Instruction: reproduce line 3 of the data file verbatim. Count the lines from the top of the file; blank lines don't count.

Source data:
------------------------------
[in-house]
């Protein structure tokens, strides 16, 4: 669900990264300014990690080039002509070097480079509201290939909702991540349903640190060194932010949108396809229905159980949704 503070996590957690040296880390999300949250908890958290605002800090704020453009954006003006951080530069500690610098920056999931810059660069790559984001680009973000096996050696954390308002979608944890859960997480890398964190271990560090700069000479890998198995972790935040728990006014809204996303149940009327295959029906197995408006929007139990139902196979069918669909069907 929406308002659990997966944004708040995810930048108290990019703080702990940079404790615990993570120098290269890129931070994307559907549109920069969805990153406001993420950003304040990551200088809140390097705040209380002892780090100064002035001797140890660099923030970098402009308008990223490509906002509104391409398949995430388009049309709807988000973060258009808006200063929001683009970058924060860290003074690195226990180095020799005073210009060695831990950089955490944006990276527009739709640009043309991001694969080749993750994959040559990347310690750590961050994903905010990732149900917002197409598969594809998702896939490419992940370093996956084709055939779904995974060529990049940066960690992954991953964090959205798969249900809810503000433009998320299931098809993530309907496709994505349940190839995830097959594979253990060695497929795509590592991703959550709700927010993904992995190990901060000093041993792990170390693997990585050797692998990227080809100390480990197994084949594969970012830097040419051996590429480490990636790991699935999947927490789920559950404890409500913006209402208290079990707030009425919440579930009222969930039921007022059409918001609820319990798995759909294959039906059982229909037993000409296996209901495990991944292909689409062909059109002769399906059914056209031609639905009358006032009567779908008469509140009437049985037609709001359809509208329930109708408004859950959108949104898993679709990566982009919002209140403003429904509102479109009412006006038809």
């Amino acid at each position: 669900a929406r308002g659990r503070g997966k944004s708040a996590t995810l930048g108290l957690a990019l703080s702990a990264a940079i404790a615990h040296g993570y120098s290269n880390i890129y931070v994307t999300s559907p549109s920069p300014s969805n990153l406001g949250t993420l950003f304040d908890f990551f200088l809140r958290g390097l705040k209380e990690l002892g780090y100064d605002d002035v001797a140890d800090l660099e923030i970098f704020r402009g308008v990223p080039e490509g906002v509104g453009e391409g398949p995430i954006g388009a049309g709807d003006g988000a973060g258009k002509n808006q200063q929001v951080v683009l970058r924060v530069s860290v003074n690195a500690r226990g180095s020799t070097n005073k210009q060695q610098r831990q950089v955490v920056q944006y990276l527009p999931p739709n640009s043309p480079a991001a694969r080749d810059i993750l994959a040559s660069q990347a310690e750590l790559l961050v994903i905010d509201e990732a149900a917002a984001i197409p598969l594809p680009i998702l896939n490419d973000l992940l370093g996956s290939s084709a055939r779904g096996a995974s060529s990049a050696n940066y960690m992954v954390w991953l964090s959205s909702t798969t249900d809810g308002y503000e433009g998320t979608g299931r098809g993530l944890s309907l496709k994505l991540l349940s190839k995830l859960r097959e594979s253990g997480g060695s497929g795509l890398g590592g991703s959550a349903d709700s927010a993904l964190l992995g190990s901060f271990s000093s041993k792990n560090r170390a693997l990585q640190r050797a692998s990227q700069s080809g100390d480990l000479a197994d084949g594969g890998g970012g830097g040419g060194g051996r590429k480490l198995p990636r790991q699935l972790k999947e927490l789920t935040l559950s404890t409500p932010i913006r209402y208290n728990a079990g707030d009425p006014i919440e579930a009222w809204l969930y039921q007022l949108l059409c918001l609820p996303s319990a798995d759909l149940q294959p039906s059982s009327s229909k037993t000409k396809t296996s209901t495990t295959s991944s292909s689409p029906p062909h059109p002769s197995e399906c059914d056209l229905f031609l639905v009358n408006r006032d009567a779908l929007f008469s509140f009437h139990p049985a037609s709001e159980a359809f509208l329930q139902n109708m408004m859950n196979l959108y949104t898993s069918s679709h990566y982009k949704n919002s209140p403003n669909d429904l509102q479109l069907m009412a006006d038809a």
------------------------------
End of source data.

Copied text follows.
């Amino acid at each position: 669900a929406r308002g659990r503070g997966k944004s708040a996590t995810l930048g108290l957690a990019l703080s702990a990264a940079i404790a615990h040296g993570y120098s290269n880390i890129y931070v994307t999300s559907p549109s920069p300014s969805n990153l406001g949250t993420l950003f304040d908890f990551f200088l809140r958290g390097l705040k209380e990690l002892g780090y100064d605002d002035v001797a140890d800090l660099e923030i970098f704020r402009g308008v990223p080039e490509g906002v509104g453009e391409g398949p995430i954006g388009a049309g709807d003006g988000a973060g258009k002509n808006q200063q929001v951080v683009l970058r924060v530069s860290v003074n690195a500690r226990g180095s020799t070097n005073k210009q060695q610098r831990q950089v955490v920056q944006y990276l527009p999931p739709n640009s043309p480079a991001a694969r080749d810059i993750l994959a040559s660069q990347a310690e750590l790559l961050v994903i905010d509201e990732a149900a917002a984001i197409p598969l594809p680009i998702l896939n490419d973000l992940l370093g996956s290939s084709a055939r779904g096996a995974s060529s990049a050696n940066y960690m992954v954390w991953l964090s959205s909702t798969t249900d809810g308002y503000e433009g998320t979608g299931r098809g993530l944890s309907l496709k994505l991540l349940s190839k995830l859960r097959e594979s253990g997480g060695s497929g795509l890398g590592g991703s959550a349903d709700s927010a993904l964190l992995g190990s901060f271990s000093s041993k792990n560090r170390a693997l990585q640190r050797a692998s990227q700069s080809g100390d480990l000479a197994d084949g594969g890998g970012g830097g040419g060194g051996r590429k480490l198995p990636r790991q699935l972790k999947e927490l789920t935040l559950s404890t409500p932010i913006r209402y208290n728990a079990g707030d009425p006014i919440e579930a009222w809204l969930y039921q007022l949108l059409c918001l609820p996303s319990a798995d759909l149940q294959p039906s059982s009327s229909k037993t000409k396809t296996s209901t495990t295959s991944s292909s689409p029906p062909h059109p002769s197995e399906c059914d056209l229905f031609l639905v009358n408006r006032d009567a779908l929007f008469s509140f009437h139990p049985a037609s709001e159980a359809f509208l329930q139902n109708m408004m859950n196979l959108y949104t898993s069918s679709h990566y982009k949704n919002s209140p403003n669909d429904l509102q479109l069907m009412a006006d038809a």